The Right to Control the Land: Law, Heritage and Self-Determination by Native Hawaiians
Hawai‘i was once an independent Indigenous sovereign island nation with a distinctive culture, history, and legislative past. The laws of the modern state of Hawai‘i reflect that history as Indigenous heritage has been integrated into state law. However, during the last forty years the laws protecting Native Hawaiian rights have been challenged in Hawai‘i through a series of significant land claim lawsuits. Native Hawaiian struggles for sovereignty are based on the assertion of their heritage rights in lawsuits.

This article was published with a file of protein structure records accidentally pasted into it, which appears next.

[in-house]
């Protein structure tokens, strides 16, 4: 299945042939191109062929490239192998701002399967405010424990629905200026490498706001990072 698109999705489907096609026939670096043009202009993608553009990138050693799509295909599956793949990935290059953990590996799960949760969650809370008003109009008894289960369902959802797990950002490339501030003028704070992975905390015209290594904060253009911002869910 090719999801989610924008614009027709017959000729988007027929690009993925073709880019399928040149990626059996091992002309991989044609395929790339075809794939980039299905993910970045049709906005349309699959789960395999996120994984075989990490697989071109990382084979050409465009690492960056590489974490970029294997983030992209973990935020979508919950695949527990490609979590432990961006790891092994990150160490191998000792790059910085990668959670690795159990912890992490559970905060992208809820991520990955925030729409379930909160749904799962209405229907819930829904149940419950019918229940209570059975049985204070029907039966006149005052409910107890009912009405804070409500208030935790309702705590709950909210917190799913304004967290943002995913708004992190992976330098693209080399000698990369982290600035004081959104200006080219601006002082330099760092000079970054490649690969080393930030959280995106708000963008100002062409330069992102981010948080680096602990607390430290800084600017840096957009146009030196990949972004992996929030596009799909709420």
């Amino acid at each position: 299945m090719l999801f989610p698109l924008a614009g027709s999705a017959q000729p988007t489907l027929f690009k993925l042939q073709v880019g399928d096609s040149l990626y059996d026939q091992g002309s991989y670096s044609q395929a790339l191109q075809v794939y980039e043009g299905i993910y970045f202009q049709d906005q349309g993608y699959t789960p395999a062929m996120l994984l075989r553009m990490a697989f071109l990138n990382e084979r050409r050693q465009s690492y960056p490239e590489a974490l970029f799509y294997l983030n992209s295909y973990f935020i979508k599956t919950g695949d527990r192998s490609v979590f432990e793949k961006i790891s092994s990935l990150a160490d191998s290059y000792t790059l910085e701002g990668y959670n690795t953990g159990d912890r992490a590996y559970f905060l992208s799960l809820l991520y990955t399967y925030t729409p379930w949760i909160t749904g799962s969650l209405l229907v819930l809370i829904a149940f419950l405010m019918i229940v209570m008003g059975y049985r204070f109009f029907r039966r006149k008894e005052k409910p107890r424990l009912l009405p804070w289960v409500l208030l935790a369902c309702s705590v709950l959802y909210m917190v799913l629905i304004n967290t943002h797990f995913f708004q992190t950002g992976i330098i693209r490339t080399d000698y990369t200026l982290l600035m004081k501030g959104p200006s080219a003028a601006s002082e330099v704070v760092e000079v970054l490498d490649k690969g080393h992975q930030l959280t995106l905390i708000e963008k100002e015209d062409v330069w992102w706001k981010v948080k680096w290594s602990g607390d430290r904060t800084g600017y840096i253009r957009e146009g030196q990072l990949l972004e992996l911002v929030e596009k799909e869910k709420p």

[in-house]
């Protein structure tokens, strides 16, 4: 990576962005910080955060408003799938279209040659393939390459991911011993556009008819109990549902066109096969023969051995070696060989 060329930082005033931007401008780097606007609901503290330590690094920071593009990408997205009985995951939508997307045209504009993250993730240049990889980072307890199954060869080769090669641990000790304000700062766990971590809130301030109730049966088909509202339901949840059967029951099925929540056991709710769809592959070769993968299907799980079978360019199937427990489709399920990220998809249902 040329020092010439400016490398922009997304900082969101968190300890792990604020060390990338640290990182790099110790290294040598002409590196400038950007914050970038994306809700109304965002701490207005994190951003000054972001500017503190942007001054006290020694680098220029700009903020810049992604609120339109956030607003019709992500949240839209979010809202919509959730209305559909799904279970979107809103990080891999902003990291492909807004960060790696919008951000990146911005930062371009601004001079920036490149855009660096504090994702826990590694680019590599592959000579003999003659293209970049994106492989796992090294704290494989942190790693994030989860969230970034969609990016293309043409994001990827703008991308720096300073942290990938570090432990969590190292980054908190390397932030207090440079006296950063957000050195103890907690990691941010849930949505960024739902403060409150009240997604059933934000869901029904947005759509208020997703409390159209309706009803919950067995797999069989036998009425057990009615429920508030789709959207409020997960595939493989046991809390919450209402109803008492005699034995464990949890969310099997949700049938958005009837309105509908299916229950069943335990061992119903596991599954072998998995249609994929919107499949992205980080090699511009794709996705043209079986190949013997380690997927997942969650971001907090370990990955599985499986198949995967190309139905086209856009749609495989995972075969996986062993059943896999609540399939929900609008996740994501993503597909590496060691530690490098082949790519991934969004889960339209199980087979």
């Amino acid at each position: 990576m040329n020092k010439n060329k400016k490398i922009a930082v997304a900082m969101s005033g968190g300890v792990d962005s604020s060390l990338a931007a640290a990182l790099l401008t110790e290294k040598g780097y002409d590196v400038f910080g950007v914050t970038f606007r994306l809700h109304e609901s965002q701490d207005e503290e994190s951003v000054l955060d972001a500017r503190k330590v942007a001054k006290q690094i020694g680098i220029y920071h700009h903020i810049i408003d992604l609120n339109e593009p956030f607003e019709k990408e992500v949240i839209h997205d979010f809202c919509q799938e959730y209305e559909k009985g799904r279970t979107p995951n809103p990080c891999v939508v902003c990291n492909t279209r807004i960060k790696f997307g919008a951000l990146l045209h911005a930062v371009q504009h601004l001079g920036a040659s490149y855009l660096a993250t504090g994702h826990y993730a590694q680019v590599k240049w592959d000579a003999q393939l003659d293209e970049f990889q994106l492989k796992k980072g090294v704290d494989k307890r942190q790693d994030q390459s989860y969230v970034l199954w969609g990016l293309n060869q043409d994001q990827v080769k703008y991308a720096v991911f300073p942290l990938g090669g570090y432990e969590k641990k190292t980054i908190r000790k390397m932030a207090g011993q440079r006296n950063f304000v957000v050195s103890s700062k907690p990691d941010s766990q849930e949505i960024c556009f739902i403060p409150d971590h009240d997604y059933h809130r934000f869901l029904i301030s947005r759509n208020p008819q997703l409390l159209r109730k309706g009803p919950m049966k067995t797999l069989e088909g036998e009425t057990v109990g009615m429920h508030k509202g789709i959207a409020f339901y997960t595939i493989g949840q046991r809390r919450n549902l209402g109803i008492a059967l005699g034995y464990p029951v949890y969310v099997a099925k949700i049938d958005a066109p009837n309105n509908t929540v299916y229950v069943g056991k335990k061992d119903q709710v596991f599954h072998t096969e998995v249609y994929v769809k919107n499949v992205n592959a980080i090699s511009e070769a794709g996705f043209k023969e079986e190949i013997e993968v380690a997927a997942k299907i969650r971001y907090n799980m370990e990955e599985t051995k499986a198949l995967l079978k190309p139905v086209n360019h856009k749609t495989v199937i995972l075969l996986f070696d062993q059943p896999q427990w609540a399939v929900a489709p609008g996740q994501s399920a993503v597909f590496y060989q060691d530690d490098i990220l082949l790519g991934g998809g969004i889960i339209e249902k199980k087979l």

This dissertation explores the use of heritage in land claim lawsuits and the role it plays in the construction of a modern Indigenous identity. It uses Native Hawaiian efforts for land control in Hawai‘i as a case study to explore how involvement in the legal process has impacted both Indigenous identity and heritage. In this dissertation I examine three major lawsuits following one line of legal precedent: traditional and customary access rights. The investigation answers the questions of how legal narrative construction using heritage impacts Indigenous identity; how heritage values are substantiated; what the role is of experts in formulating cases; if there is a measurable change over time in the way that cultural claims are structured; and what the impact is of increased Indigenous political leadership and land control on Native Hawaiian identity and heritage. To complete this research, I applied a mixed qualitative method approach of ethno-historical, socio-legal, and legal narrative analyses with content analysis to examine Indigenous textural production and court performance as forms of social practice. I supported my research with ethnographic semi-structured interviews and participant observation in recognition of Indigenous protocol. The results indicate that Native Hawaiian use of heritage in courtrooms has contributed to Indigenous identity construction by enhancing collective memory, increasing land control, and protecting group rights. The results also provide insight into how such actions by Indigenous peoples can advance upward social mobility, encourage collective identification and civic involvement, regenerate cultural practices, and strengthen group identity. This research provides new insights into how Indigenous heritage can be used as a means of Indigenous empowerment and develops a greater and more complex understanding of the uses of heritage for land control and sovereignty. These findings may be used by other special interest groups using heritage to achieve common goals.